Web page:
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Old 07-28-2017, 02:49 PM
 
Location: Where the sun likes to shine!!
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Quote:
Originally Posted by TamaraSavannah View Post

When the library is too big, do you dedicate yourself to reading through it or just bite the bullet and get rid, unread?

When that happens to me I go through the books I have and see if I can borrow them from my local library. If I can then I get rid of those books especially fiction.

When the library is too big, how do you get around all those books that have been read and are now potential reference items?
I keep too many reference type books. Those can be harder to cull. I would get rid of any of the older and maybe obsolete ones. Also get rid of the ones that are repetitive with other books you have. I have a serious cookbook problem. I am trying to go through them and copy the individual recipes that I either like or think I "might" use. Then I can donate the book. All of those will go into a binder of my own.
Congrats on the move and good luck.
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Old 07-28-2017, 04:51 PM
 
Location: SoCal
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If you can read a novel at a couple seconds a page I don't see the point in reading it. It's like getting sex over as quickly as possible. Reading is supposed to be enjoyable.

It's possible speed reading might be useful for textbooks if you can retain the information.
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Old 07-28-2017, 09:50 PM
 
Location: Texas Hill Country
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Quote:
Originally Posted by Lovehound View Post
If you can read a novel at a couple seconds a page I don't see the point in reading it. It's like getting sex over as quickly as possible. Reading is supposed to be enjoyable.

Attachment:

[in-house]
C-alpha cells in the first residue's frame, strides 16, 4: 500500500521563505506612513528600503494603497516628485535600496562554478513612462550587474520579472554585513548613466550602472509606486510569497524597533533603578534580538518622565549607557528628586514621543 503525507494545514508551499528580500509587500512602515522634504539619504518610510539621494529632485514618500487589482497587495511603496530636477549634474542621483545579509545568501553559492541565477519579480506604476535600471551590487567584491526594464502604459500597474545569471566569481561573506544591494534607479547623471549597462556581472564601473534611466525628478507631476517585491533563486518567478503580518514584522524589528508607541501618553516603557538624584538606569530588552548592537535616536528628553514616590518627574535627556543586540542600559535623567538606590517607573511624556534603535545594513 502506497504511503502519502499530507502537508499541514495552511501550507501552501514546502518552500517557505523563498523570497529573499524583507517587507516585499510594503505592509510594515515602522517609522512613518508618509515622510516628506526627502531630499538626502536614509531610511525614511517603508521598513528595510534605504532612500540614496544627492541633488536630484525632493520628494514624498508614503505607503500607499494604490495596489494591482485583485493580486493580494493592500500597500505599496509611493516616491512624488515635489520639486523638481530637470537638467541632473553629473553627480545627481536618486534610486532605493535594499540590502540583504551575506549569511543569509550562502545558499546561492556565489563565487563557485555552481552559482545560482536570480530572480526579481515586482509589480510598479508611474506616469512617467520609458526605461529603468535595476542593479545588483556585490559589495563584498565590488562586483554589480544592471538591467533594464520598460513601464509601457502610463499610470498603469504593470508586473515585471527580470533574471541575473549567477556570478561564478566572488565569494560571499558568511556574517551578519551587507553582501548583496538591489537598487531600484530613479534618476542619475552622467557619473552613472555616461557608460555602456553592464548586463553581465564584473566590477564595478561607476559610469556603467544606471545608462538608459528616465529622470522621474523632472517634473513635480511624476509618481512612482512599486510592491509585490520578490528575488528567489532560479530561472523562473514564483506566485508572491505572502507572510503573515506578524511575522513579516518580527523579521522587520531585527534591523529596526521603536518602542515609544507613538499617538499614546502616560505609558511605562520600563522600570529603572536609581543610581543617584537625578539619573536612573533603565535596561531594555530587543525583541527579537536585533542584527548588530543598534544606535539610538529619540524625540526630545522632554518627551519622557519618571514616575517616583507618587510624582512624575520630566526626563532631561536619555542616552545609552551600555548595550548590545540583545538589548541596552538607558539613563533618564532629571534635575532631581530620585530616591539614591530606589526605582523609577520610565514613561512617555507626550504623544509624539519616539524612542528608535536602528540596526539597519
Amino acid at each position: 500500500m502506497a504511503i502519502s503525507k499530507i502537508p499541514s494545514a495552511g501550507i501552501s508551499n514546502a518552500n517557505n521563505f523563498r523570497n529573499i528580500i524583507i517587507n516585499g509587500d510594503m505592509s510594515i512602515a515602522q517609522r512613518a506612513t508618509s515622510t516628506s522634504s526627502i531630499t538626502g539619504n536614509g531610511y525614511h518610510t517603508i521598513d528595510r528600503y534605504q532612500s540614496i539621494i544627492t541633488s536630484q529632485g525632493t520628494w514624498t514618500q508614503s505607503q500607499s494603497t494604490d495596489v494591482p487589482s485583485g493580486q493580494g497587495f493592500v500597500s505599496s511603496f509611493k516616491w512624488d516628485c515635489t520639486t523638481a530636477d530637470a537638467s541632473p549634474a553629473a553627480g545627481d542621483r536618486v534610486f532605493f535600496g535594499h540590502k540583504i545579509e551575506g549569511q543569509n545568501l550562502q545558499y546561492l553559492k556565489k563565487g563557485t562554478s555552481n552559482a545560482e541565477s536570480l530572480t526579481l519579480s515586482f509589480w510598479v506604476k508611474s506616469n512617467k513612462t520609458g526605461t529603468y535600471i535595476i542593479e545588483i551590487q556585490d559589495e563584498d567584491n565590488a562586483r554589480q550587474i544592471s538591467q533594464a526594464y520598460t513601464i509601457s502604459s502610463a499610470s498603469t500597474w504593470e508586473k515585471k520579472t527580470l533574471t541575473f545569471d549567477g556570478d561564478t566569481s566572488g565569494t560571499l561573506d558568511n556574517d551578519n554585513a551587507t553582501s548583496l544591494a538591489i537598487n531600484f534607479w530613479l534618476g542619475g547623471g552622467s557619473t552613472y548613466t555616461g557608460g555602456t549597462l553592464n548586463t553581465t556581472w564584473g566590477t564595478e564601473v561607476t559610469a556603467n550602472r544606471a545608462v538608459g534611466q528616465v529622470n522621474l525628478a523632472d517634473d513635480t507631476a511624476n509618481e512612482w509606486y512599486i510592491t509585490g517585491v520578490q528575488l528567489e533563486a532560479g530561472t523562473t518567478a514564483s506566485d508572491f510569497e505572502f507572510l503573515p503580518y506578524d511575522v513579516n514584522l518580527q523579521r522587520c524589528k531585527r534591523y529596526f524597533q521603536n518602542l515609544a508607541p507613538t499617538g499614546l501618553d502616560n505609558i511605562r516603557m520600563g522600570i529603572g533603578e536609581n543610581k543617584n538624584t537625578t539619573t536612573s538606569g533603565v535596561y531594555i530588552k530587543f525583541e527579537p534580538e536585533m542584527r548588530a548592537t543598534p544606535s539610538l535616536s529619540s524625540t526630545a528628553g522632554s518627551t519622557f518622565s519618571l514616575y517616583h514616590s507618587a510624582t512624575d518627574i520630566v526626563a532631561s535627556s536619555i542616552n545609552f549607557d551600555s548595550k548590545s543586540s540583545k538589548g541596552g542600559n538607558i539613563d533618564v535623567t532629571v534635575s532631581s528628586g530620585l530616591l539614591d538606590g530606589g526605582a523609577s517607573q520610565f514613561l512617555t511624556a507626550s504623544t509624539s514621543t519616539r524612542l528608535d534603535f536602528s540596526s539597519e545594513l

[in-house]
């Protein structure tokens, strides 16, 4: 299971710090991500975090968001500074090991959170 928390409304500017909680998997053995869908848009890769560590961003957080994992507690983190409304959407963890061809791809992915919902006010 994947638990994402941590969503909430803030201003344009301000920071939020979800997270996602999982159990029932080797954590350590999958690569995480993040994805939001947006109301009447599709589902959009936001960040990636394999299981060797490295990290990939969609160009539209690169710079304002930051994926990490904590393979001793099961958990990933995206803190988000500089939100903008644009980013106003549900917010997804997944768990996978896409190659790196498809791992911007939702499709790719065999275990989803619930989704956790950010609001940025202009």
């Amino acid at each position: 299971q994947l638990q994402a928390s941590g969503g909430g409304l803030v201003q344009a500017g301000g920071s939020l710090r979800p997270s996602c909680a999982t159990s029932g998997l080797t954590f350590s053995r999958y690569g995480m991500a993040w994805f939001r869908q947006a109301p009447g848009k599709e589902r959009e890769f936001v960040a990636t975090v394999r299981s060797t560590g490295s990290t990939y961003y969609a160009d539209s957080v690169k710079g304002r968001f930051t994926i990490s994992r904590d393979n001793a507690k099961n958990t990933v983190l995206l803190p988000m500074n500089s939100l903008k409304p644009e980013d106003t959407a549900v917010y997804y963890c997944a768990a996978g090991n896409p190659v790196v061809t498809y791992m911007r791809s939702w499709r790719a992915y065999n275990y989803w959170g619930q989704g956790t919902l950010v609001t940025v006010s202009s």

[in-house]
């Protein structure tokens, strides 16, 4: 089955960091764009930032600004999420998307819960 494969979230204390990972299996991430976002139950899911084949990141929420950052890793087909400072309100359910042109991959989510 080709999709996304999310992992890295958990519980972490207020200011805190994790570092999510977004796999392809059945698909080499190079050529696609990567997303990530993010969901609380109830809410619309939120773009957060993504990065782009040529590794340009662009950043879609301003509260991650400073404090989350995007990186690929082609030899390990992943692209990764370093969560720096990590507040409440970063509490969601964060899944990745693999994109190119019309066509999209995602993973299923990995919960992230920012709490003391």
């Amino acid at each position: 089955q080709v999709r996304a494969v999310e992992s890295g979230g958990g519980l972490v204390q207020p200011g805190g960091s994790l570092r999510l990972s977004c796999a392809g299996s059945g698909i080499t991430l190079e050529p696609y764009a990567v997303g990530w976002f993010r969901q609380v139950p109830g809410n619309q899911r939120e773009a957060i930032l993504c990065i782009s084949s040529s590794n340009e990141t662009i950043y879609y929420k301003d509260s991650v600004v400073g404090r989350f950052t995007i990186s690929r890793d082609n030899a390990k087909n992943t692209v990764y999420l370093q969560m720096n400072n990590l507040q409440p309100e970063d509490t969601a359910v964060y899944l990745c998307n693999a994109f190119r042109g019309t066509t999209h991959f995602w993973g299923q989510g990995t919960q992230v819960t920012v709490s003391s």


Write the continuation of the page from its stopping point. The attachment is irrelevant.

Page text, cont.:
It's possible speed reading might be useful for textbooks if you can retain the information.
It's one of those things like when you borrow a book off someone's desk for an hour or so. Did that with Silence of the Lambs back in the 80s.

But you are right for the most part.

As to the issue at hand, no real solutions as I said earlier than just read, read, read....which I will get back to after I get done with my evening message traffic.

A few items. A book I finished earlier in the week....didn't really finish. While it didn't say on the cover, "Book 1 of the Dr. Dimension trilogy!" that is what it turned out to be. Well, it was a nice book but not that nice and I'm not going to go out and hunt up the other volumes. As far as I am concerned, the story ended where it ended with the last page of the book.

It did inspire me to look up the classic writers such as E.E. Doc Smith and Jack Williamson....which leads us to the next paragraph.

ALAS! I went to the bookstore again, bought more books to read. When I asked at the counter, they suggested looking at the Net to see if there was anyone I could donate, send books to. My concept is "troops overseas"....but I am probably dreaming 3 decades back.

There were no Doc Smith or Jack Williamson books at the store, though. As far as some of the books I did come across, there were at least two prizes such as a book on actor Brian Blessed and a Jack London.

It had to happen sooner or later but the book I blindly picked up to read out of a box is a story I read back in 4th grade. I didn't recognize the title, the book was a different cover and different master title, but two paragraphs in, I remembered. As it is, I don't remember much, so I continue to read. Back then, it was one of those double books and I recall more of the flip side book than this one....but I don't think I have that one.

I am approaching my reading with eyes rolled in a little in that the book, fiction anyhow, needs to really have a reason to keep it. As it is, a lot of books probably will but if the book doesn't, it will go into that box to be donated....if I can ever find a place.
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Old 07-29-2017, 06:26 AM
 
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Originally Posted by TamaraSavannah View Post
I was reading over //www.city-data.com/forum/gener...whirlwind.html and there was a note there about realizing I have too many books, that I need to read them and get rid of them.............................and then remembering that it was never done.

Well now I am unpacking all the boxes and oodles and oodles of books, especially paperbacks, are being double stacked on the shelves.

When the library is too big, do you dedicate yourself to reading through it or just bite the bullet and get rid, unread?

When the library is too big, how do you get around all those books that have been read and are now potential reference items?